A parliamentary event, hosted by Vision 2020 Australia, has underscored the importance of workplace diversity and inclusion. The Parliamentary Friends Group Eye Health and Vision Care Dinner on Employment, disability and inclusive workplaces was held to advocate for increased representation of people with a disability in the workforce, particularly people who are blind or have low vision.
The event was co-hosted at Parliament House in Canberra, by Mr. Andrew Laming MP, Chair of Standing Committee on Employment, Education and Training and the Hon. Amanda Rishworth MP, Shadow Minister for Early Education and Development. It was supported by Vision 2020’s key members, Blind Citizens Australia, Guide Dogs Victoria and Vision Australia.
Vision 2020 Australia Board Chair and former Senator the Hon. Amanda Vanstone opened proceedings by encouraging the Government, employers and community to work together to reduce barriers for people who are blind or have low vision from participating in the workforce. Ms. Vanstone was followed by an esteemed line up of speakers, covering a broad spectrum of perspectives on the issue of disability and employment.
Economic Benefits of Workplace Inclusion
The Hon. Jane Prentice MP, the Assistant Minister for Social Services and Disability Services, spoke on behalf of the current government, reinforcing the economic benefits of workplace inclusion. She emphasised that every individual should be afforded the right to work.
Senator Carol Brown Shadow Minister for Disability and Carers conveyed a sense of joint responsibility through her address, indicating that the challenge for providing employment opportunities for people with a disability must be taken up by all employers, including government and business.
She emphasised that every individual should be afforded the right to work
Tangible Actions, Practical Strategies Required
The keynote address for this event was delivered by Alastair McEwin Australia’s Disability Discrimination Commissioner. Mr McEwin encouraged a shift away from theoretical discussions about diversity and inclusion, and instead asked for renewed focus on tangible actions and practical strategies employers need to implement in order to remove barriers for people with disabilities in the workplace.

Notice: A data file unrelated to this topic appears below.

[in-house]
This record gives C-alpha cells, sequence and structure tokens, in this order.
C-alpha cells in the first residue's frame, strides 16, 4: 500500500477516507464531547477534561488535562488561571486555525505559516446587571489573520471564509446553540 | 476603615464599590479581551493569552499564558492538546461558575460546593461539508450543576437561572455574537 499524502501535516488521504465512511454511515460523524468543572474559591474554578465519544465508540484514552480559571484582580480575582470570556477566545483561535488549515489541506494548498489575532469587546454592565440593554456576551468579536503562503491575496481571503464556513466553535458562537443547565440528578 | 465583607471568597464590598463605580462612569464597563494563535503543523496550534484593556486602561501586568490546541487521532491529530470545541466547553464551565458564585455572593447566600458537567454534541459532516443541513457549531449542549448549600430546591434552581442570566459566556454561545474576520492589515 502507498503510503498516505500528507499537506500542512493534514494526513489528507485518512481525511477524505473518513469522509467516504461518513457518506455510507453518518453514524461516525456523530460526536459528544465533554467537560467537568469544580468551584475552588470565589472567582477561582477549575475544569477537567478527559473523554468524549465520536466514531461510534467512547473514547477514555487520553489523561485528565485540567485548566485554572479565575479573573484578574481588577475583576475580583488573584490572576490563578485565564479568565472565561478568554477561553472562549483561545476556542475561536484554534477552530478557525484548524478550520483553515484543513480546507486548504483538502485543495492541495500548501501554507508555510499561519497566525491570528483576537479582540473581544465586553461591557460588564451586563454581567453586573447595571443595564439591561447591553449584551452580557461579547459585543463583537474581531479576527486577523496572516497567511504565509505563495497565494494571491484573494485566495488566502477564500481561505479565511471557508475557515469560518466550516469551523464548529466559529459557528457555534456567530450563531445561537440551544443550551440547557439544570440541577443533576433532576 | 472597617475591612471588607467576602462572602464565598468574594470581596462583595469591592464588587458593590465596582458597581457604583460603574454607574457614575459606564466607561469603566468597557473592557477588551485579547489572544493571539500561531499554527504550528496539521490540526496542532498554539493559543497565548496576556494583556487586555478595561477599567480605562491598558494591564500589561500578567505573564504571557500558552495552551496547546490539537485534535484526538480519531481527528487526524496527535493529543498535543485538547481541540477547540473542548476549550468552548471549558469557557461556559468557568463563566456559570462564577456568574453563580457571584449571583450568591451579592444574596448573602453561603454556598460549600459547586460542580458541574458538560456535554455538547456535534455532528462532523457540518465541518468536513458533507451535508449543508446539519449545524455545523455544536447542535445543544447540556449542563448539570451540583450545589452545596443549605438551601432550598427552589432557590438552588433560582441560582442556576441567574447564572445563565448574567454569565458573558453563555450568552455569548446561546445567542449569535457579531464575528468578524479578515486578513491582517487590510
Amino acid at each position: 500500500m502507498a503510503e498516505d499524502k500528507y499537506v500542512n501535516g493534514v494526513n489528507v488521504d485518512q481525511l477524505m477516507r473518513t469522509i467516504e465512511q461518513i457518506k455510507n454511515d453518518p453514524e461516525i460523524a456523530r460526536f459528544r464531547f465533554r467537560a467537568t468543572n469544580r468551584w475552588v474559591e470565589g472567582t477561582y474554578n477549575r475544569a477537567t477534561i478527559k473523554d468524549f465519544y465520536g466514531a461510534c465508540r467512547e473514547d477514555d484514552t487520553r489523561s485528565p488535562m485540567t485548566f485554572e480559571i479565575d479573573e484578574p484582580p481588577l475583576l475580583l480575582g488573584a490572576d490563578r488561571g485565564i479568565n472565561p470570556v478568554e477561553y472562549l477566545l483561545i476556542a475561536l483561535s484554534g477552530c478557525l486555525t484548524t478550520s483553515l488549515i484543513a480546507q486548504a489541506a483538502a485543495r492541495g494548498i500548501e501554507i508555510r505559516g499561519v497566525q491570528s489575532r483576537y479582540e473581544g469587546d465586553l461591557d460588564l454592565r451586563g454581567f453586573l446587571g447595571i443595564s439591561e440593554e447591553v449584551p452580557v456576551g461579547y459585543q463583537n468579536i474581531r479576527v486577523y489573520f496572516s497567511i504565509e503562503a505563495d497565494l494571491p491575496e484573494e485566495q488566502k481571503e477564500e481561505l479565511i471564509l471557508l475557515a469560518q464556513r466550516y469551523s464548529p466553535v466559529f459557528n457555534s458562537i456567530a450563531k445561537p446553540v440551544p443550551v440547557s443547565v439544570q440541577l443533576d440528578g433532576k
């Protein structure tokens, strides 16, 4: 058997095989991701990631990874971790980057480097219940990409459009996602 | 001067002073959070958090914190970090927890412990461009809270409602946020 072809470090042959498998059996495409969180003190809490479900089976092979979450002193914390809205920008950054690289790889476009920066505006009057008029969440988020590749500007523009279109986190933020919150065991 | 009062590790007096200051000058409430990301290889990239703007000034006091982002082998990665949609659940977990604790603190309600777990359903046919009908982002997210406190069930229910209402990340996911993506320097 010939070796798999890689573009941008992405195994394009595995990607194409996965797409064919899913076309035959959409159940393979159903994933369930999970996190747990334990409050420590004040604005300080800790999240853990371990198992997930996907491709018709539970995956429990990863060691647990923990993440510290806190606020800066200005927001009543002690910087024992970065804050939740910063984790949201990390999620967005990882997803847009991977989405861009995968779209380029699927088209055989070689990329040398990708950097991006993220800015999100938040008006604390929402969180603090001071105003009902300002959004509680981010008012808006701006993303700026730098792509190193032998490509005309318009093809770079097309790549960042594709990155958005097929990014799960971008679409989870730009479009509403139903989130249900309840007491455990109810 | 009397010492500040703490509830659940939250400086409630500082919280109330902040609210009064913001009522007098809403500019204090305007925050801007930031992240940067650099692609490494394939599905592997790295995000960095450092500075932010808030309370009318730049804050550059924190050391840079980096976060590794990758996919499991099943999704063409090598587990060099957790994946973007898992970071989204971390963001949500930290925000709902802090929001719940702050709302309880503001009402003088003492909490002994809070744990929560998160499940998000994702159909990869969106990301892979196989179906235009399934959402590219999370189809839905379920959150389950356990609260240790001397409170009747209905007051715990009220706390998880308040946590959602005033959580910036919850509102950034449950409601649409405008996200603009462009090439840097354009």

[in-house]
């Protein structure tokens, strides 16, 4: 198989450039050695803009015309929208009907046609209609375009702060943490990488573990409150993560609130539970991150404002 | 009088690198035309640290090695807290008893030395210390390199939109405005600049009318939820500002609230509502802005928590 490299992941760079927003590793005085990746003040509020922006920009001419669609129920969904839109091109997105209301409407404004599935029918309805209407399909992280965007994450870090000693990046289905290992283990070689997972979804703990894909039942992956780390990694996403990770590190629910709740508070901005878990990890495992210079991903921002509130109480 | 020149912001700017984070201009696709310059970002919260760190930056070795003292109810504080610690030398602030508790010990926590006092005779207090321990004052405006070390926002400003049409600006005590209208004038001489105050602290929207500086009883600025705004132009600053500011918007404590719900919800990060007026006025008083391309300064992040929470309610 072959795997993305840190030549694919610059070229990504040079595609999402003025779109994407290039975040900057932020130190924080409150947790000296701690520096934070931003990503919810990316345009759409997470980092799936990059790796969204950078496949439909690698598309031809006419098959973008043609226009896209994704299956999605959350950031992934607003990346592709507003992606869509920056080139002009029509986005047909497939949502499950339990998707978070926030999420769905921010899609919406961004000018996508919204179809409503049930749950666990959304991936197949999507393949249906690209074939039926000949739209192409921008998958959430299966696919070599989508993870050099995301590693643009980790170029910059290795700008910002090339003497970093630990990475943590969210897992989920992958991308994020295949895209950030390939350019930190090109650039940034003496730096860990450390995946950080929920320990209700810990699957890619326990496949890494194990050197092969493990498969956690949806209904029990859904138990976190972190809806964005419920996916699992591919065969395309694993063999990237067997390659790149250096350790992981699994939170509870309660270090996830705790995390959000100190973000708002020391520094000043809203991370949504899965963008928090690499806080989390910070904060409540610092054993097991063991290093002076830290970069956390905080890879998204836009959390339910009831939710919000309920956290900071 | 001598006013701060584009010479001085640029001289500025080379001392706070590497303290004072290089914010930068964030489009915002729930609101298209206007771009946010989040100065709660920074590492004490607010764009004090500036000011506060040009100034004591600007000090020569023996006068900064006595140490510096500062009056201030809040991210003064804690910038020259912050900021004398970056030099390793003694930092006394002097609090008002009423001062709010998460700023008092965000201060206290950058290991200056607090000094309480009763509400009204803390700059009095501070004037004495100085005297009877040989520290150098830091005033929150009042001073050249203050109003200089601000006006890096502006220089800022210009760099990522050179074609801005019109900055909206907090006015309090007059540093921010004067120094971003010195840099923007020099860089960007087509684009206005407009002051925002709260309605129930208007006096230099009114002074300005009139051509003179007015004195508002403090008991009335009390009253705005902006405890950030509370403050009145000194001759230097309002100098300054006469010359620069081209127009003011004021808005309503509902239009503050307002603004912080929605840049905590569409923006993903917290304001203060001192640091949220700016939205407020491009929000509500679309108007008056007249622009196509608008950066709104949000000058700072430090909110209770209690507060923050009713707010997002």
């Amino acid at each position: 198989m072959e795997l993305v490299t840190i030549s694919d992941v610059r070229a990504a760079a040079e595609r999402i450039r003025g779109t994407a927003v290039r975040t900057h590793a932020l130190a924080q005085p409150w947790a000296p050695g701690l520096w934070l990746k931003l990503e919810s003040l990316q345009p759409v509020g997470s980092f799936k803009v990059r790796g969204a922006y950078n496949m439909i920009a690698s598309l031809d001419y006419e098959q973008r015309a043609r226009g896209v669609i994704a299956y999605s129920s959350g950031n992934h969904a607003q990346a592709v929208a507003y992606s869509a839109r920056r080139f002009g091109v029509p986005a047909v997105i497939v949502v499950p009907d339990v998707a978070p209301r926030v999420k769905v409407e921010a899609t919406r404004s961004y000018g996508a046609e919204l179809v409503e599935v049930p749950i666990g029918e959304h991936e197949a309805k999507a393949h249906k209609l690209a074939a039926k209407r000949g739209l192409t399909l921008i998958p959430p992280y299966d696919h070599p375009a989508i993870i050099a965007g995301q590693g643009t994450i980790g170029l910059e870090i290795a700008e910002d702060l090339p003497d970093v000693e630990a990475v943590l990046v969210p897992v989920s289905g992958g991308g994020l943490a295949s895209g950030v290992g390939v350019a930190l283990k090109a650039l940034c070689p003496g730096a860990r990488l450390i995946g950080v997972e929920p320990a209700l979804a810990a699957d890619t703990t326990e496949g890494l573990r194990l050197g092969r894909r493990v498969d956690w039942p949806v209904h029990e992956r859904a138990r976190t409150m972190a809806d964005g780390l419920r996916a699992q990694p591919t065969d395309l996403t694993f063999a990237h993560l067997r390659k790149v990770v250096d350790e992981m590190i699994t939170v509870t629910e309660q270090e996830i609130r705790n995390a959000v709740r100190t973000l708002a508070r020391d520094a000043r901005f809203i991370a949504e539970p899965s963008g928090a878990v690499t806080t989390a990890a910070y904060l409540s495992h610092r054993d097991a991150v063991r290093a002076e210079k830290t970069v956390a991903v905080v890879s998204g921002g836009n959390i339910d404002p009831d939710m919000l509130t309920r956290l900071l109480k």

Mr. McEwin encouraged employer flexibility to support the needs of people with a disability. When seeking a job as a judge’s associate Mr. McEwin was told many times he could not do the job, until he met a judge who asked “How can we make this work?” Mr. McEwin emphasised that employers must think about inclusion and make reasonable adjustments to support employment of people with a disability. This is essential to develop a culture of diversity and inclusion in the workplace.
The event was capped off by gough, the founder and company director of Beernuts Productions. gough, was the first legally blind person to write, produce, edit, direct and star in a full-length feature film. He presented his personal story on the barriers he faced on his path to becoming a business owner, some of which included consistently being told “I don’t think this job is really for you.” gough realised that the only way he would be able to achieve his goal of working in film and television was if he started up his own production business. Since then he has released 13 short film projects, written and produced eight audio downloads and written five books.
Closing the night’s events was Vision 2020 Australia CEO Carla Northam. The audience was asked to focus on taking the next steps to create inclusive workplaces for people who are blind or have low vision. Each attendee was asked to assess their personal commitment to workplace diversity and inclusion by answering three questions:
1. What can I do in my workplace to make it more accessible for all workers?
2. Does my organisation have a diversity policy?
3. Do we employ people with a disability?